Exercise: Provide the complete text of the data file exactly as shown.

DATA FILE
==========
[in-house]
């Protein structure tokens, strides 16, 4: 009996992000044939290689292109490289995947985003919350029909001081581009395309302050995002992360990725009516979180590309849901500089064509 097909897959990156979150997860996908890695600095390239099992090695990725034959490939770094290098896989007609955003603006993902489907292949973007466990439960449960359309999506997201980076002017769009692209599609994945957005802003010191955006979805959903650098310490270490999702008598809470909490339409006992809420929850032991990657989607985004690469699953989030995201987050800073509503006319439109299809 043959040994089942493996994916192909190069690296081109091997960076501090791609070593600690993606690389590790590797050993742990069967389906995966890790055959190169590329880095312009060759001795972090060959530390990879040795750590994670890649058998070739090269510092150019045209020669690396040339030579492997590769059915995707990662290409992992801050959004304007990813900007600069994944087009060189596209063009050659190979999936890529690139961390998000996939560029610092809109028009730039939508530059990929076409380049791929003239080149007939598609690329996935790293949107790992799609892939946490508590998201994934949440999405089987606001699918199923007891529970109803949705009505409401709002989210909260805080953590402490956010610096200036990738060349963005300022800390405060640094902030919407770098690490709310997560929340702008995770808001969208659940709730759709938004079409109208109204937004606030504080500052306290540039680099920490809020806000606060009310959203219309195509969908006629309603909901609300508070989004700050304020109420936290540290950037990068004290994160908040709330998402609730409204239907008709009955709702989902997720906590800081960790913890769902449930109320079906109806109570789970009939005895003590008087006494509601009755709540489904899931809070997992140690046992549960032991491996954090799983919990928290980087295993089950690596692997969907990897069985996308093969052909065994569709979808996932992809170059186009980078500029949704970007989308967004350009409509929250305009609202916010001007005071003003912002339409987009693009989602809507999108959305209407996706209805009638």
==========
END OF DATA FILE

[in-house]
């Protein structure tokens, strides 16, 4: 009996992000044939290689292109490289995947985003919350029909001081581009395309302050995002992360990725009516979180590309849901500089064509 097909897959990156979150997860996908890695600095390239099992090695990725034959490939770094290098896989007609955003603006993902489907292949973007466990439960449960359309999506997201980076002017769009692209599609994945957005802003010191955006979805959903650098310490270490999702008598809470909490339409006992809420929850032991990657989607985004690469699953989030995201987050800073509503006319439109299809 043959040994089942493996994916192909190069690296081109091997960076501090791609070593600690993606690389590790590797050993742990069967389906995966890790055959190169590329880095312009060759001795972090060959530390990879040795750590994670890649058998070739090269510092150019045209020669690396040339030579492997590769059915995707990662290409992992801050959004304007990813900007600069994944087009060189596209063009050659190979999936890529690139961390998000996939560029610092809109028009730039939508530059990929076409380049791929003239080149007939598609690329996935790293949107790992799609892939946490508590998201994934949440999405089987606001699918199923007891529970109803949705009505409401709002989210909260805080953590402490956010610096200036990738060349963005300022800390405060640094902030919407770098690490709310997560929340702008995770808001969208659940709730759709938004079409109208109204937004606030504080500052306290540039680099920490809020806000606060009310959203219309195509969908006629309603909901609300508070989004700050304020109420936290540290950037990068004290994160908040709330998402609730409204239907008709009955709702989902997720906590800081960790913890769902449930109320079906109806109570789970009939005895003590008087006494509601009755709540489904899931809070997992140690046992549960032991491996954090799983919990928290980087295993089950690596692997969907990897069985996308093969052909065994569709979808996932992809170059186009980078500029949704970007989308967004350009409509929250305009609202916010001007005071003003912002339409987009693009989602809507999108959305209407996706209805009638």